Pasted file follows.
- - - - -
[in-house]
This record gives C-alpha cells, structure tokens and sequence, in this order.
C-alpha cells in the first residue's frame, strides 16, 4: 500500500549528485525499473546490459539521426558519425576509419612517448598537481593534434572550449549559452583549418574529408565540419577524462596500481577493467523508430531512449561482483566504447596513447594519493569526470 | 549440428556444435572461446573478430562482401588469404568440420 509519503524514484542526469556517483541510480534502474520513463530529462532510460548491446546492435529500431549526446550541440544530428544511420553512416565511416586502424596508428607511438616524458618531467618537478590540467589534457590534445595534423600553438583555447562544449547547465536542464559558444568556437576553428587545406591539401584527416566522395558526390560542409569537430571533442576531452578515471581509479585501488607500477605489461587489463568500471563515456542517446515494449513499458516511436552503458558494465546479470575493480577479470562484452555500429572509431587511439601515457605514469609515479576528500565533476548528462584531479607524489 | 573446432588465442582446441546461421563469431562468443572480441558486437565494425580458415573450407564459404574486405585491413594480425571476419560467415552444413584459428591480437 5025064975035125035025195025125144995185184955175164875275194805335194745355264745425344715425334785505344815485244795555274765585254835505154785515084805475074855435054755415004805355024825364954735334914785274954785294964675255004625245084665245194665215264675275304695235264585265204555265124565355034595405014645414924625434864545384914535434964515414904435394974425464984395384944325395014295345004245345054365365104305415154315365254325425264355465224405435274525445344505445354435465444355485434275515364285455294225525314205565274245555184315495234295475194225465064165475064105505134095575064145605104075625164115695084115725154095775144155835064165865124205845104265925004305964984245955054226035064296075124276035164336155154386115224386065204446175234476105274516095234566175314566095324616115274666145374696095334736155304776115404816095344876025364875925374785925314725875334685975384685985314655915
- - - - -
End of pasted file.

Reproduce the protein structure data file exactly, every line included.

[in-house]
This record gives C-alpha cells, structure tokens and sequence, in this order.
C-alpha cells in the first residue's frame, strides 16, 4: 500500500549528485525499473546490459539521426558519425576509419612517448598537481593534434572550449549559452583549418574529408565540419577524462596500481577493467523508430531512449561482483566504447596513447594519493569526470 | 549440428556444435572461446573478430562482401588469404568440420 509519503524514484542526469556517483541510480534502474520513463530529462532510460548491446546492435529500431549526446550541440544530428544511420553512416565511416586502424596508428607511438616524458618531467618537478590540467589534457590534445595534423600553438583555447562544449547547465536542464559558444568556437576553428587545406591539401584527416566522395558526390560542409569537430571533442576531452578515471581509479585501488607500477605489461587489463568500471563515456542517446515494449513499458516511436552503458558494465546479470575493480577479470562484452555500429572509431587511439601515457605514469609515479576528500565533476548528462584531479607524489 | 573446432588465442582446441546461421563469431562468443572480441558486437565494425580458415573450407564459404574486405585491413594480425571476419560467415552444413584459428591480437 5025064975035125035025195025125144995185184955175164875275194805335194745355264745425344715425334785505344815485244795555274765585254835505154785515084805475074855435054755415004805355024825364954735334914785274954785294964675255004625245084665245194665215264675275304695235264585265204555265124565355034595405014645414924625434864545384914535434964515414904435394974425464984395384944325395014295345004245345054365365104305415154315365254325425264355465224405435274525445344505445354435465444355485434275515364285455294225525314205565274245555184315495234295475194225465064165475064105505134095575064145605104075625164115695084115725154095775144155835064165865124205845104265925004305964984245955054226035064296075124276035164336155154386115224386065204446175234476105274516095234566175314566095324616115274666145374696095334736155304776115404816095344876025364875925374785925314725875334685975384685985314655915